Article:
The first road built by the state was in 1799, called Walton Road. It extended from Knoxville through Kingston, Carthage, Gallatin and to Nashville, and was built for $1,000. That route generally follows what is currently known as US 70.
The predecessor to the Tennessee Department of Transportation was created by legislative act in 1915 when the first administrative agency for highways was created and the first highway commission to guide its activities.
The highway commission was directed by six non-compensated commissioners which included the Governor, the state geologist and the dean of the University of Tennessee Engineering School.
The first recognition by the federal government that roads were of national significance was in 1916 when Congress passed The Federal Aid Road Act setting up a system of federal funding for highways that continues until present day.
In 1919, transportation was organized under a three-commissioner structure. The first “State Highway Commissioners” were W.P. Moore, W.W. House and W.T. Testerman, all three serving from 1919 to 1923.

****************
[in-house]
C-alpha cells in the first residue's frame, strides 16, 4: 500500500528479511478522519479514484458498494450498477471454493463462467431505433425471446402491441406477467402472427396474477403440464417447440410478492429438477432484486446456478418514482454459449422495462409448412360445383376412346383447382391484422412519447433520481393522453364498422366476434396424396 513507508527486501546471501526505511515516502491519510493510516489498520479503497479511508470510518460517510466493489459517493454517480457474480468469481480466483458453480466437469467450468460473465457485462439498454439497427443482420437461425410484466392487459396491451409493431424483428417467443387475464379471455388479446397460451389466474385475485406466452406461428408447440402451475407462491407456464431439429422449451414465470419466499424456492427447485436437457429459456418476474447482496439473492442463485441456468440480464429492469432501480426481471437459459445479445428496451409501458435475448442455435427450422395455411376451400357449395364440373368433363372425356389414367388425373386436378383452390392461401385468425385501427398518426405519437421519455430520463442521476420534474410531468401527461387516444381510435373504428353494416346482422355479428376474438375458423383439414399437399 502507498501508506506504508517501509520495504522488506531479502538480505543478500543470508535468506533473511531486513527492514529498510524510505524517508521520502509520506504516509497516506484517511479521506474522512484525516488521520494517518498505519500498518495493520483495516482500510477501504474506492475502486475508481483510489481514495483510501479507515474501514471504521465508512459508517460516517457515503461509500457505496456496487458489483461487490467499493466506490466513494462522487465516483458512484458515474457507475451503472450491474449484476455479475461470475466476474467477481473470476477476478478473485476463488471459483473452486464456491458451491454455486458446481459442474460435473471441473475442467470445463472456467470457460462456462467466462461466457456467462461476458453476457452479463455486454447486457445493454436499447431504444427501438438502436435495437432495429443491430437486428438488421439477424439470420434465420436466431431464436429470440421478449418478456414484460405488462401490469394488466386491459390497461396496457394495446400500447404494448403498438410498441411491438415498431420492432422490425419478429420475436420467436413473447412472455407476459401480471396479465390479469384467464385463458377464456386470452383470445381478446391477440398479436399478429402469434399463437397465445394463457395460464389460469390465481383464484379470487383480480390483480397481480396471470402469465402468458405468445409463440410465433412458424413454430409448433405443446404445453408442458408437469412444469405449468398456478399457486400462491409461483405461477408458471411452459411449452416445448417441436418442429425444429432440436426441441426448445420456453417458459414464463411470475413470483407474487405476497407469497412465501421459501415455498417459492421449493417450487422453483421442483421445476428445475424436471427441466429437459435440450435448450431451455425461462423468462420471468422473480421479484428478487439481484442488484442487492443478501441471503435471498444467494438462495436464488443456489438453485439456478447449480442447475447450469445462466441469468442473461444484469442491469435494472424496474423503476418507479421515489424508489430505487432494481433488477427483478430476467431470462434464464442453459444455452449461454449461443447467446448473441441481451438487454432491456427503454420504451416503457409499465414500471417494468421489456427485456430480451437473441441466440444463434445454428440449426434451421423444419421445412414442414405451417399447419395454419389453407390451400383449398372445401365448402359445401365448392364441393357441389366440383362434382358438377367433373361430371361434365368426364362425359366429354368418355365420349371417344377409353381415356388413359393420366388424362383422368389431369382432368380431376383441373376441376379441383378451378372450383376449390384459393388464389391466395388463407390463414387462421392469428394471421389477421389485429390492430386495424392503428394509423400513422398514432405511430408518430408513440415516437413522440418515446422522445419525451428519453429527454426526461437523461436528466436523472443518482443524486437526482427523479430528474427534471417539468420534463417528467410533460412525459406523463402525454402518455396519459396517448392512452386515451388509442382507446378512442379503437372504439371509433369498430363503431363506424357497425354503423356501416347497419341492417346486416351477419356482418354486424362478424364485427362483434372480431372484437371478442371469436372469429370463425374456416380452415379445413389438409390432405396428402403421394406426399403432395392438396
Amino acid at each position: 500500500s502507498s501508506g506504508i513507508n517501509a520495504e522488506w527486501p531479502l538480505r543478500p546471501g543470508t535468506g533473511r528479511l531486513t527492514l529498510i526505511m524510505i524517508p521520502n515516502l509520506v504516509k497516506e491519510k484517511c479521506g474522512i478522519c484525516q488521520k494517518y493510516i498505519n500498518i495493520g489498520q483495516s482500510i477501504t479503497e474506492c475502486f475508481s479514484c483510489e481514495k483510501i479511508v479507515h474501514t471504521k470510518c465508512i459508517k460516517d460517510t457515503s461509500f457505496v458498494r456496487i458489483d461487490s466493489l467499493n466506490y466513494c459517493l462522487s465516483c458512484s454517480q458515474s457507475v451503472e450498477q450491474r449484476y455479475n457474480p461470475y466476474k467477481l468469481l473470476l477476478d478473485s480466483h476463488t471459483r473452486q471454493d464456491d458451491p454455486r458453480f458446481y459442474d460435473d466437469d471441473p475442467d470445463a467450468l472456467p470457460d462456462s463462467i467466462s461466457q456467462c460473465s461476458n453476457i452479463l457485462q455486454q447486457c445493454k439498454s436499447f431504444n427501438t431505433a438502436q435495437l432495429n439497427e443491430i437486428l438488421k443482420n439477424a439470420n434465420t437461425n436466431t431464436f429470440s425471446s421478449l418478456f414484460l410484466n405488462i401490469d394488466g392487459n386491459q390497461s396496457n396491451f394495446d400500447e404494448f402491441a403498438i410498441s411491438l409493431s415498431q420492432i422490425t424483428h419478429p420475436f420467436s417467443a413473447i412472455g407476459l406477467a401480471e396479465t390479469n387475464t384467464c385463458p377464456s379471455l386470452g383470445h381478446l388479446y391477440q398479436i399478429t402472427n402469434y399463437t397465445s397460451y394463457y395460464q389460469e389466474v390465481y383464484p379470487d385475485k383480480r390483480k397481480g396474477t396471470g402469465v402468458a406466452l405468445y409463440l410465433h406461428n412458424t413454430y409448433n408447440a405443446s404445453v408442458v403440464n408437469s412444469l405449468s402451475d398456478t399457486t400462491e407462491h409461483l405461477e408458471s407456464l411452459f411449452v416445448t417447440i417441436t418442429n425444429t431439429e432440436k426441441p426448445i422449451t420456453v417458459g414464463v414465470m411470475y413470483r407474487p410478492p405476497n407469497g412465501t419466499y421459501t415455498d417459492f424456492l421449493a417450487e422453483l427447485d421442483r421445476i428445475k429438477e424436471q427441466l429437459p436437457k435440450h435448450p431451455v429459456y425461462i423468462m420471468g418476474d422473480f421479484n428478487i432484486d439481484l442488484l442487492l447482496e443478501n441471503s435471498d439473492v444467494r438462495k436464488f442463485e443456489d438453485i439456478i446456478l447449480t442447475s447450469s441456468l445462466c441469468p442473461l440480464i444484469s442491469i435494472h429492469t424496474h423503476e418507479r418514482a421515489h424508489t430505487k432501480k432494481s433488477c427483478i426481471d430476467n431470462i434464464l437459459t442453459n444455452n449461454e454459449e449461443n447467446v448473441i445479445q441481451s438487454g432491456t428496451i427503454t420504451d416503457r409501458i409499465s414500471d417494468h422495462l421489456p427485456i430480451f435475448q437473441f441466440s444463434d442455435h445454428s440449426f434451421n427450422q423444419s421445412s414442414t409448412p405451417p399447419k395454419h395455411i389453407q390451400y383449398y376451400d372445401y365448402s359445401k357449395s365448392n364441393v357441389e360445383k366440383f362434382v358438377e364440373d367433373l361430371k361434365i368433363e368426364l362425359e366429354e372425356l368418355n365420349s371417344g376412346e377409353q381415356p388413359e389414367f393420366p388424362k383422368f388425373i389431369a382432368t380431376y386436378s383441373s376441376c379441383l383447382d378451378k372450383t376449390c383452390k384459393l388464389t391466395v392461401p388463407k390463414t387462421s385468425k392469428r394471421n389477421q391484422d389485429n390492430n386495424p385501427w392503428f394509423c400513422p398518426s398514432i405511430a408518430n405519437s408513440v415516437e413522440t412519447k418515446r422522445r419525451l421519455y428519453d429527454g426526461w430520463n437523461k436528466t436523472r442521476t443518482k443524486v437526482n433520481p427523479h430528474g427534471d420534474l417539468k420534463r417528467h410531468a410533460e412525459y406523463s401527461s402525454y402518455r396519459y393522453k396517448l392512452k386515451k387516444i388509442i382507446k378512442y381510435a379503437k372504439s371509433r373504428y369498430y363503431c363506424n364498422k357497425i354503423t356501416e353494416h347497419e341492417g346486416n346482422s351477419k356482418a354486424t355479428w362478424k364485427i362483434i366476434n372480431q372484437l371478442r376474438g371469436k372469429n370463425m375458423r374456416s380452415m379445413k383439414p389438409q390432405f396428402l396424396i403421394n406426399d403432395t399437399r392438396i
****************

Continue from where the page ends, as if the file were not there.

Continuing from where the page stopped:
The agency was reorganized in 1923 with the establishment of a single commissioner in Chapter 7 of the Public Acts of 1923.
Under the single commissioner structure in 1923, J.G. Creveling, Jr. was appointed by Gov. Austin Peay.
To promote the fledging field of aviation in Tennessee, the Division of Aeronautics was created in an extraordinary legislative session as part of the Department of Highways and Public Works in 1929.
In 1956, Congress approved and President Eisenhower signed into law the creation of the U.S. Interstate System. The bill was co-sponsored by Tennessee’s U.S. Senator Albert Gore, Sr.
In 1972, the agency name was changed to the Tennessee Department of Transportation to reflect other modes in addition to highways.
The first state gas tax in Tennessee was imposed in 1923, a two-cent tax. The last state gas tax increase was in 1989 when it was raised to 21.4 cents per gallon.